Best practice indicates that if you have a considerable amount of content within SharePoint then you should be looking to split that into multiple site collections. I’m not going into why that’s important in this post, but it does raise a question around one of the most powerful features that was introduced within MOSS 2007 – aggregation.
[Remember SharePoint Portal Server 2003 when we didn’t have the ability to easily aggregate data from throughout the site! Now most of the solutions I work on have some form of aggregation.]
The downside to multiple site collections is that out-of-the-box there is no easy way to use the fantastic Content Query Web Part to pull data from those multiple collections. Here are a few methods that I’ve seen which I think are good solutions:
1) Search! The easiest and probably most reliable way is to use the inbuilt search functionality which already easily copes with multiple site collections to index your data. Using the out-of-the-box search web parts configured to a fixed query (e.g. return all documents of content type x) plus a little XSL to style the results and you have a pretty good imitation of aggregation. I say imitation because obviously this is dependent upon the frequency of your search crawl and therefore not real-time aggregation. A workable solution for most scenarios however.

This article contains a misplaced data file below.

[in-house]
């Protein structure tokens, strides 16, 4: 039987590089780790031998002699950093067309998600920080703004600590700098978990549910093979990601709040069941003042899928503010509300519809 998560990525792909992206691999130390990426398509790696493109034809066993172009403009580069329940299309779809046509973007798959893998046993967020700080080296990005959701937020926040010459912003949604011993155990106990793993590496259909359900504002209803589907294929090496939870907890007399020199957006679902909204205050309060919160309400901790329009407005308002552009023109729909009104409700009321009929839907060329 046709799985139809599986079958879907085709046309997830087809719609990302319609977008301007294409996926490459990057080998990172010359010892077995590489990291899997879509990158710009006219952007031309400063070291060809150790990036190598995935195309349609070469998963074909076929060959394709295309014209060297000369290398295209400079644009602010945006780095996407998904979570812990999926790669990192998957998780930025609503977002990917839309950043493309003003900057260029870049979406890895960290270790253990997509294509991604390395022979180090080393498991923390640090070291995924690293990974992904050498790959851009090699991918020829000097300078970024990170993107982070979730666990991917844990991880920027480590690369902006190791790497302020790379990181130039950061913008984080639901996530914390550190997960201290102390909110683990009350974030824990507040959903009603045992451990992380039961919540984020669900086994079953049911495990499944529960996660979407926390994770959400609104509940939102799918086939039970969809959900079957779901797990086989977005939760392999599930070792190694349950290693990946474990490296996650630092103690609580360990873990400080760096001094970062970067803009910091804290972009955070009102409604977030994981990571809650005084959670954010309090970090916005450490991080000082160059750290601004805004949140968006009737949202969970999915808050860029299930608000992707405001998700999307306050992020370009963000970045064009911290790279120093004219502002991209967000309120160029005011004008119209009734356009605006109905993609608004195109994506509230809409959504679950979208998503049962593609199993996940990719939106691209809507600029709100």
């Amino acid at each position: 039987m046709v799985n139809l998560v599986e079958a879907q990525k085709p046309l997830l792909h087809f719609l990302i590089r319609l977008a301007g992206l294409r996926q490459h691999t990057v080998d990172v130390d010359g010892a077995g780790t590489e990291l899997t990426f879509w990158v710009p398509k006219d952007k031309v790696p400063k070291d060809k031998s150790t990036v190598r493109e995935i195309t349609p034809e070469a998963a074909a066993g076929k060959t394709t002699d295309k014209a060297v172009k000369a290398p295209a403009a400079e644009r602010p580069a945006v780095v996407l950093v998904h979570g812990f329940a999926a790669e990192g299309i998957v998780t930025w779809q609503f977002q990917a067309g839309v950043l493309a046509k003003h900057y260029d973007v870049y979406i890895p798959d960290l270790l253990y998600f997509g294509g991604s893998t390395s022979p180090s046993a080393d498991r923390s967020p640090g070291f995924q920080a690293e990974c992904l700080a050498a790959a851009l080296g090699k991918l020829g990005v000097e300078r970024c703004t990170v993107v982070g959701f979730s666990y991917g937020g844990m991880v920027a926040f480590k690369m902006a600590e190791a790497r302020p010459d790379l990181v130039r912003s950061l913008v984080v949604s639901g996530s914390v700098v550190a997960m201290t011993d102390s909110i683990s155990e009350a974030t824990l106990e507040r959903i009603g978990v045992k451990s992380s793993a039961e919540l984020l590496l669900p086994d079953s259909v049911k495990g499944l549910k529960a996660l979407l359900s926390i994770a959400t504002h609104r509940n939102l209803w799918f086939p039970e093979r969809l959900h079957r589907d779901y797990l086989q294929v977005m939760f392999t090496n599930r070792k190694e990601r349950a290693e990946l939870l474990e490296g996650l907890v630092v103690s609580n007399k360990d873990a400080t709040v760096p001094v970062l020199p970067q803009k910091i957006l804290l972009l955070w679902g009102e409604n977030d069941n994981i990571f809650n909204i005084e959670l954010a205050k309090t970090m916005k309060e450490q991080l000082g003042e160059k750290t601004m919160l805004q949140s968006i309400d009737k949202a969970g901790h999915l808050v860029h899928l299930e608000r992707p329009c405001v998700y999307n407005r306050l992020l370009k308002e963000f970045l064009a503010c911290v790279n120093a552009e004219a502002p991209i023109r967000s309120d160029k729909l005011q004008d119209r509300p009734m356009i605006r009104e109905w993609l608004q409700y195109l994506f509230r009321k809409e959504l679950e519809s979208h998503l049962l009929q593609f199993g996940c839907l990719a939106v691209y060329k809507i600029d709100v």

2) I’ve just seen (the reason for this post) that Andrew Connell and Tod Baginski have produced the ‘Content Monster Web Part‘, which can aggregate data from multiple site collections and even from external content sources. A quick look at this indicates that it could be very useful indeed. They kindly make their code available so that you can see just how they do it.
3) A 3rd party product by the Lightning Tools team. These guys, who have some great BDC offerings, also have the ‘Lightning Conductor Web Part‘ which allows for it to be configured very similarly to the CQWP but with the added bonus of choosing site collections to aggregate from. Definitely worth a look.
Search is my preferred option if the solution doesn’t require real-time aggregation or complex filtering (though this could be done with search too in most cases).